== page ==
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No. 138 - Trajectory correction manoeuvre
24 June 2010
Report for Period 5 June to 20 June 2010
This report covers two weeks of Rosetta mission operations. The navigation campaign for the upcoming flyby of asteroid Lutetia on 10 July 2010 is ongoing. Radiometric data and optical images are regularly processed to assess the spacecraft's trajectory relative to that of the asteroid. Several slots are reserved in the weeks leading up to the flyby for possible trajectory correction manoeuvres (TCMs). The first of these slots was on 18 June, three weeks before closest approach, and has been used to adjust Rosetta's trajectory.
On 11 June, the attitude and orbit control system (AOCS) and the telemetry, tracking and commanding (TT&C) subsystem were configured for the Lutetia flyby.
On 14 June, a NASA ground station in Madrid (DSS-63; 70m dish) was used to rehearse the operations planned for the Lutetia flyby. The test included a telemetry bit rate change during the pass and the data acquisition in X- and S-band for the RSI experiment. The test was successful.
On 18 June a TCM was successfully performed to adjust Rosetta's trajectory towards asteroid Lutetia. The manoeuvre was executed around 06:28 UT and had a nominal magnitude of 27.5 cm/s.
During the reporting period, mission operations have been conducted with support of the ESA New Norcia (NNO) ground station. Additional tracking passes were performed with the NASA DSN ground stations in Goldstone (DSS-24 and -25), Canberra (DSS-34 and -45) and Madrid (DSS-54, -55, -63 and -65) as part of the navigation campaign for asteroid Lutetia:
At the end of the reporting period (DOY 171) Rosetta was at 394.84 million km from Earth (2.63 AU) and the one-way signal travel time was 1317 seconds (21 minutes and 57 seconds). The distance to the Sun was 383.55 million km (2.55 AU). Rosetta was at 26 million kilometres from asteroid Lutetia.
Optical Navigation Campaign
Rosetta will fly by asteroid (21) Lutetia on 10 July 2010 at a distance of less than 3200 km from the asteroid. In addition to the spacecraft tracking and usage of radiometric data for navigation purposes, in the final weeks leading up to this flyby Rosetta's on-board cameras visually track the asteroid in an optical navigation campaign. The optical observations are fed into the orbit determination process to refine Lutetia's predicted location and to optimise Rosetta's trajectory for the upcoming flyby.
The three cameras that are used for the optical observations are Rosetta's two navigation cameras (NAVCAM A and B) and the narrow angle camera (NAC) of the OSIRIS instrument. NAVCAM A and B are permanently ON already since 30 May (DoY 150). On 18 June (DOY 169) the CCD temperature of both navigation cameras was lowered from -25°C to -30°C to reduce the number of warm pixels. OSIRIS-NAC is ON since 2 June (DOY 153).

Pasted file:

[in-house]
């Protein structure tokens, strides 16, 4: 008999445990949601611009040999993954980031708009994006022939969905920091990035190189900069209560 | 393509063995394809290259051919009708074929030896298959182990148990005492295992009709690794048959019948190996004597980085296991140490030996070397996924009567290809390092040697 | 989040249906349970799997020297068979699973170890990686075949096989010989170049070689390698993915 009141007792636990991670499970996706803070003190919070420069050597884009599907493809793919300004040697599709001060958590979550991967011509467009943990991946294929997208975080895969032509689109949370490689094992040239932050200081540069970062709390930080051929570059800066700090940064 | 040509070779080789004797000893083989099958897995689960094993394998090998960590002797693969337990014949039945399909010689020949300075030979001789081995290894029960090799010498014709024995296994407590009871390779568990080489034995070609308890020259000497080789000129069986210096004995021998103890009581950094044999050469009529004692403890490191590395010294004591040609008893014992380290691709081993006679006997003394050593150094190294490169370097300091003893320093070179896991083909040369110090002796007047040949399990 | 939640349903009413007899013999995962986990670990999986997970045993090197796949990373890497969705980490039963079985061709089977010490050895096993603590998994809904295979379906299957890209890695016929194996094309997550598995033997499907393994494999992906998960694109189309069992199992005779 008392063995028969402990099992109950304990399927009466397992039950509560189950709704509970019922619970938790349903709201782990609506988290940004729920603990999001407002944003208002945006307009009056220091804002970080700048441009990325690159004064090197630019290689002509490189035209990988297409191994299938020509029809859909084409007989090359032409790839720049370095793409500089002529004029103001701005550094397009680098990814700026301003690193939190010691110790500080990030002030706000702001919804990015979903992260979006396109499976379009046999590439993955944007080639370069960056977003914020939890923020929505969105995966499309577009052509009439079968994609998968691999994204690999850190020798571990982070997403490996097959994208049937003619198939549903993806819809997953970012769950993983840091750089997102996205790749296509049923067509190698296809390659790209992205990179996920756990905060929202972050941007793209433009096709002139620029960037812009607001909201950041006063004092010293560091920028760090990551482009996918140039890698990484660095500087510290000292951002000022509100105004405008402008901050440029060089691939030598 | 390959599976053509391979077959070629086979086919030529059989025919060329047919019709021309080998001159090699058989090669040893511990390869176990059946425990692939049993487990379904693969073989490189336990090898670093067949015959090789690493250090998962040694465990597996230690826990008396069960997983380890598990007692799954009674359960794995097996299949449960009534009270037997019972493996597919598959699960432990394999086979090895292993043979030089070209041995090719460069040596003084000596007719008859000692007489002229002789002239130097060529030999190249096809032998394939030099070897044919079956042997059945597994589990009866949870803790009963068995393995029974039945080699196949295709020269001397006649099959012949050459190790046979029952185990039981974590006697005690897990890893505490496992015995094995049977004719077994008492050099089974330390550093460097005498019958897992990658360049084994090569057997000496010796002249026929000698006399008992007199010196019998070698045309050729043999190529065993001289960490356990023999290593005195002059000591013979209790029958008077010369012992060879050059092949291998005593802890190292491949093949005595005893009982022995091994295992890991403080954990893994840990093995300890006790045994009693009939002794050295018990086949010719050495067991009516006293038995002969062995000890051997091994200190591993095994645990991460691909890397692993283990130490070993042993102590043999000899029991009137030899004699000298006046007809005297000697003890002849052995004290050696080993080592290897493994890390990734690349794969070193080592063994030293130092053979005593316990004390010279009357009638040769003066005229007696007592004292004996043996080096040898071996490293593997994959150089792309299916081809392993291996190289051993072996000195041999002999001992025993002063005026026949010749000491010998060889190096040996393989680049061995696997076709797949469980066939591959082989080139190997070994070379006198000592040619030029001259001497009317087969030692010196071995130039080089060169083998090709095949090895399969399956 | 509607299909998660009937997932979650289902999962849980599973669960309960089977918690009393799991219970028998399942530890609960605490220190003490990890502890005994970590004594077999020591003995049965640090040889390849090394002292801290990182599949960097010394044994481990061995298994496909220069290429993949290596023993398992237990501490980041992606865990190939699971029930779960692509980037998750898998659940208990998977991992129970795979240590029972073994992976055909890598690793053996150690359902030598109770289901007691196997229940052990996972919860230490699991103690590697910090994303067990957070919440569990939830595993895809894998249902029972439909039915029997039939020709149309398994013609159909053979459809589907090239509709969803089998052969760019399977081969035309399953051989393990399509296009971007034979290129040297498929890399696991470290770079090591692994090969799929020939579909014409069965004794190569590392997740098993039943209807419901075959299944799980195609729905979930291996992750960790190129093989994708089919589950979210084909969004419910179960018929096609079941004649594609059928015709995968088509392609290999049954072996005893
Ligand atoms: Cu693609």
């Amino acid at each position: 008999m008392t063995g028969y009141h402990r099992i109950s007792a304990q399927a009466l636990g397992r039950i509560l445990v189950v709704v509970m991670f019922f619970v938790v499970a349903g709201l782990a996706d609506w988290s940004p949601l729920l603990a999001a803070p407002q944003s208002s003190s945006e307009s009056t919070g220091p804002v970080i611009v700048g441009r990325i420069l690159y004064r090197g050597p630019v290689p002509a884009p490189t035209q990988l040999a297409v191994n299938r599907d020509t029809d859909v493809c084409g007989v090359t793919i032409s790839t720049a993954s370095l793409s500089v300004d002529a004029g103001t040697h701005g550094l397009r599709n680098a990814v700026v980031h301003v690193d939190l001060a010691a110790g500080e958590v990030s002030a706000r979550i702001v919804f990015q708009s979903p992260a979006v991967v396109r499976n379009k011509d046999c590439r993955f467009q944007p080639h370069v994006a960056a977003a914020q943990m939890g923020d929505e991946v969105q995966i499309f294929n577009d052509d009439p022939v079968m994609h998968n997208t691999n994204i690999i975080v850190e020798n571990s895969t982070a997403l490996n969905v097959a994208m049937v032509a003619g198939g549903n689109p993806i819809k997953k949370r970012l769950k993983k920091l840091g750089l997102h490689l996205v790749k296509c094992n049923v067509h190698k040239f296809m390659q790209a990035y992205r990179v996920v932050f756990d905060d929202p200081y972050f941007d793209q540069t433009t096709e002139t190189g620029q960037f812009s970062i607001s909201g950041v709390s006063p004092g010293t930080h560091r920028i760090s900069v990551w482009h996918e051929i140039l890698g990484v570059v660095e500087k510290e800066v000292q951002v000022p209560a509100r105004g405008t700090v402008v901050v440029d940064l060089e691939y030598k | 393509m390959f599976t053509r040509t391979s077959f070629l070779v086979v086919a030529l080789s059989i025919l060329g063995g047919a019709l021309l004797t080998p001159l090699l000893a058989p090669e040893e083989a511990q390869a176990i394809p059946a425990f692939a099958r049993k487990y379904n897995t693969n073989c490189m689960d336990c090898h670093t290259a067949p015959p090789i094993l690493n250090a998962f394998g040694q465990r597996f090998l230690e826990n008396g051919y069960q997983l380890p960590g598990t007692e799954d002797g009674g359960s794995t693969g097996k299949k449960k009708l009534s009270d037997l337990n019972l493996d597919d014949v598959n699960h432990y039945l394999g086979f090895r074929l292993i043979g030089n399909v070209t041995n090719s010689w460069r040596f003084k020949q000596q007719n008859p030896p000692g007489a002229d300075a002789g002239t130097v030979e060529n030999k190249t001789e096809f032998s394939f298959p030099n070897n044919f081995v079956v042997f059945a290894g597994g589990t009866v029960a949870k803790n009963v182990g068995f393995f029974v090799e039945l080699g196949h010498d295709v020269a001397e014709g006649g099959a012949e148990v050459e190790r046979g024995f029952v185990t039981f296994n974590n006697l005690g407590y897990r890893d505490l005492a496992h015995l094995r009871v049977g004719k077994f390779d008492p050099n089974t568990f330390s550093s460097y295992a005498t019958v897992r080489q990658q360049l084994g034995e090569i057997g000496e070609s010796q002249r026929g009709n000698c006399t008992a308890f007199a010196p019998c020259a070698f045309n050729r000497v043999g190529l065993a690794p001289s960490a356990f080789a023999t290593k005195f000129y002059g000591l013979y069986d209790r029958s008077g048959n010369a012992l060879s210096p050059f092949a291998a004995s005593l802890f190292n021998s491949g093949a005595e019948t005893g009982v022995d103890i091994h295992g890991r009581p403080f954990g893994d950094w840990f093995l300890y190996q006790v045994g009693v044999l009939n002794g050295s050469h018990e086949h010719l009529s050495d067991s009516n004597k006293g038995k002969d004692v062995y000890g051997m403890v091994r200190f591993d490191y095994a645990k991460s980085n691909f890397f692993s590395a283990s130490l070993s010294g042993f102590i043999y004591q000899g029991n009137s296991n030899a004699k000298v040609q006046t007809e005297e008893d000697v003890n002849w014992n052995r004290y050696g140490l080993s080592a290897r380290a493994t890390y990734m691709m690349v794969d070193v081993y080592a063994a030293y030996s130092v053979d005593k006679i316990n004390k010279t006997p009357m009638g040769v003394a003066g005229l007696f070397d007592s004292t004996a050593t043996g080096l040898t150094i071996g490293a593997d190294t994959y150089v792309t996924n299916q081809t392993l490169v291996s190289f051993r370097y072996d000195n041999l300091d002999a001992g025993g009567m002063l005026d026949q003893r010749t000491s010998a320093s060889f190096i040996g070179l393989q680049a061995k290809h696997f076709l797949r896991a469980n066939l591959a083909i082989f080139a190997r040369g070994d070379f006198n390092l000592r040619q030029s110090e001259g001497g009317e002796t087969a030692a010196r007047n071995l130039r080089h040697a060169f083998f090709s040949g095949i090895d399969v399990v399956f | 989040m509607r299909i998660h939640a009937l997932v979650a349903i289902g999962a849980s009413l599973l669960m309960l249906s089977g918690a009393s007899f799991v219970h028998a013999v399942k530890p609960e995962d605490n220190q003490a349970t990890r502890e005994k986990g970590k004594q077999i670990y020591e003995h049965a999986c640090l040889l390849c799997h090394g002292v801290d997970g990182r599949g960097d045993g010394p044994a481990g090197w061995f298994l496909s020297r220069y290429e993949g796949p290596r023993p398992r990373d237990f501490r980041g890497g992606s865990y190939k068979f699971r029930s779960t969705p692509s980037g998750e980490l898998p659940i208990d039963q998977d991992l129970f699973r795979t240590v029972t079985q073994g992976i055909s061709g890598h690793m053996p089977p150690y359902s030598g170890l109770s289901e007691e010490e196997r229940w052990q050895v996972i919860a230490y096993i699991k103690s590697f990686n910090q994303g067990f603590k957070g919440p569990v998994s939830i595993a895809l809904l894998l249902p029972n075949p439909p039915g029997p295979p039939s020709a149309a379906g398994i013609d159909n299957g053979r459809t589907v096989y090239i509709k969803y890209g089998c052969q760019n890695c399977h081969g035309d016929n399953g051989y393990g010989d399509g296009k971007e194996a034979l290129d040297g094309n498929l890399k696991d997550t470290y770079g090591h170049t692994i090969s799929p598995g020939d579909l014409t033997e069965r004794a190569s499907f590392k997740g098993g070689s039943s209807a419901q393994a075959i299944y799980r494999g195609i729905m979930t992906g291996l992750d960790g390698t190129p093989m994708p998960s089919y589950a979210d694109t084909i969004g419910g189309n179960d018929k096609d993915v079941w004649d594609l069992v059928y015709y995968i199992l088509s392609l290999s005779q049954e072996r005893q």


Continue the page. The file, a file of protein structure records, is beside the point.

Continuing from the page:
A series of observation slots have been allocated for the optical navigation campaign and four of these slots were completed in this reporting period on 7, 9, 14 and 16 June.
Information on Rosetta's current trajectory comes from telemetry transmitted by Rosetta and from data received from the ground stations that are tracking the spacecraft regularly. From this data the spacecraft projected trajectory is calculated up to the time of the flyby. The orbit of asteroid Lutetia and its predicted position on 10 July are derived from a long record of ground-based astrometric observations of the asteroid, plus the new input from Rosetta's optical navigation campaign. Below are several plots showing the predicted situation in the target plane of the Rosetta - Lutetia flyby. They show the progressively more accurate predictions based on data up to 7 June, 14 June and 21 June.
The target point for Rosetta in these plots is indicated in green. The TCM on 18 June has moved the point of Rosetta's projected trajectory in the target plane very close to the target.
The red curve in the above plots corresponds to a miss distance of 3160 km from Lutetia. This is the minimum allowed flyby distance for Rosetta. If the spacecraft would pass closer to Lutetia the asteroid would fill up the entire field of view of Rosetta's cameras during closest approach. This would impact the spacecraft's attitude control (the images guide the attitude control system) and also the scientific observations which are prepared to be performed from within a pre-set distance from the asteroid.
The two navigation cameras and OSIRIS narrow angle camera on-board Rosetta continue to take images of the asteroid (21) Lutetia twice a week. Later in the optical navigation campaign images will be taken daily. Four more slots are available for a trajectory control manoeuvre should they be required. The TCM slots are at 1 week, 3 days, 40 hours, and 12 hours before closest approach.
The closest approach to the asteroid is currently expected on 10 July 2010 at 15:44:56 UTC.
Last Update: 09 July 2010For further information please contact: SciTech.email@example.com
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